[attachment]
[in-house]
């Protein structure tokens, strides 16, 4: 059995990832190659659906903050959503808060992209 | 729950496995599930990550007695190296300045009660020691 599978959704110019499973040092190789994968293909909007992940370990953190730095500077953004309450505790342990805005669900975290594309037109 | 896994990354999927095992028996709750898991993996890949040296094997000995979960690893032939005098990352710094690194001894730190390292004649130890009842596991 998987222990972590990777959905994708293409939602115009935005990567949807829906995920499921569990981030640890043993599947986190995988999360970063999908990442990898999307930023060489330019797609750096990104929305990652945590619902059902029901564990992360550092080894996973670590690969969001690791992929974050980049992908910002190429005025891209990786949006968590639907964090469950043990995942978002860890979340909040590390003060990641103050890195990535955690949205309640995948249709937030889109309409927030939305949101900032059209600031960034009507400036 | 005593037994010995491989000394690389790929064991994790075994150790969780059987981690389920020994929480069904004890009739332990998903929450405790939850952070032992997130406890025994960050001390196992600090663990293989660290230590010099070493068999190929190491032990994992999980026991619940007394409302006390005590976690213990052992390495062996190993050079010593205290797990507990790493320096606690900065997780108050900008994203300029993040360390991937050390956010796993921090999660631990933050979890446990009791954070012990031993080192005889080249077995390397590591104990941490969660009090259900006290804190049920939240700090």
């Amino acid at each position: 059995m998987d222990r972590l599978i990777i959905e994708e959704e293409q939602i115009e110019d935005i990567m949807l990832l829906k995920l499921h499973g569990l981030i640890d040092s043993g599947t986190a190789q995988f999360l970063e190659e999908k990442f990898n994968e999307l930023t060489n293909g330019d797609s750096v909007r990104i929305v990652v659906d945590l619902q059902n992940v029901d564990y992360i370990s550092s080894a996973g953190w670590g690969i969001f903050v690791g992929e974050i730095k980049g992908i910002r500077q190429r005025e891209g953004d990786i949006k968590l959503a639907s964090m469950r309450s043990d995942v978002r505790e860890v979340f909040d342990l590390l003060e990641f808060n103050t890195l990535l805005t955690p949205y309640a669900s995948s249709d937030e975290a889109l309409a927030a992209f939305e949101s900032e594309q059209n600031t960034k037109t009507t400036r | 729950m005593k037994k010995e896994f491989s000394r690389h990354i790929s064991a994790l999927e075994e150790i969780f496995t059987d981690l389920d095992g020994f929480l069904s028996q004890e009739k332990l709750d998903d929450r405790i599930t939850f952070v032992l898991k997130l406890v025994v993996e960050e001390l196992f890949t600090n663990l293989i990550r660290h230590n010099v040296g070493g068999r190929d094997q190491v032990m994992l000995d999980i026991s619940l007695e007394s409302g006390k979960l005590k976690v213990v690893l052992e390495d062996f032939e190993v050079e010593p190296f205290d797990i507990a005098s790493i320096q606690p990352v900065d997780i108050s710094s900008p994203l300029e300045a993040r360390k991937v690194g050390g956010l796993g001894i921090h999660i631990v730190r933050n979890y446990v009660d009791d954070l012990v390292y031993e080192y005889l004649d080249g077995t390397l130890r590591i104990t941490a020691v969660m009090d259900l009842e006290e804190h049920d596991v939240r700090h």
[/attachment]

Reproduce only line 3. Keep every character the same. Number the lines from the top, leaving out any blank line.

């Amino acid at each position: 059995m998987d222990r972590l599978i990777i959905e994708e959704e293409q939602i115009e110019d935005i990567m949807l990832l829906k995920l499921h499973g569990l981030i640890d040092s043993g599947t986190a190789q995988f999360l970063e190659e999908k990442f990898n994968e999307l930023t060489n293909g330019d797609s750096v909007r990104i929305v990652v659906d945590l619902q059902n992940v029901d564990y992360i370990s550092s080894a996973g953190w670590g690969i969001f903050v690791g992929e974050i730095k980049g992908i910002r500077q190429r005025e891209g953004d990786i949006k968590l959503a639907s964090m469950r309450s043990d995942v978002r505790e860890v979340f909040d342990l590390l003060e990641f808060n103050t890195l990535l805005t955690p949205y309640a669900s995948s249709d937030e975290a889109l309409a927030a992209f939305e949101s900032e594309q059209n600031t960034k037109t009507t400036r | 729950m005593k037994k010995e896994f491989s000394r690389h990354i790929s064991a994790l999927e075994e150790i969780f496995t059987d981690l389920d095992g020994f929480l069904s028996q004890e009739k332990l709750d998903d929450r405790i599930t939850f952070v032992l898991k997130l406890v025994v993996e960050e001390l196992f890949t600090n663990l293989i990550r660290h230590n010099v040296g070493g068999r190929d094997q190491v032990m994992l000995d999980i026991s619940l007695e007394s409302g006390k979960l005590k976690v213990v690893l052992e390495d062996f032939e190993v050079e010593p190296f205290d797990i507990a005098s790493i320096q606690p990352v900065d997780i108050s710094s900008p994203l300029e300045a993040r360390k991937v690194g050390g956010l796993g001894i921090h999660i631990v730190r933050n979890y446990v009660d009791d954070l012990v390292y031993e080192y005889l004649d080249g077995t390397l130890r590591i104990t941490a020691v969660m009090d259900l009842e006290e804190h049920d596991v939240r700090h």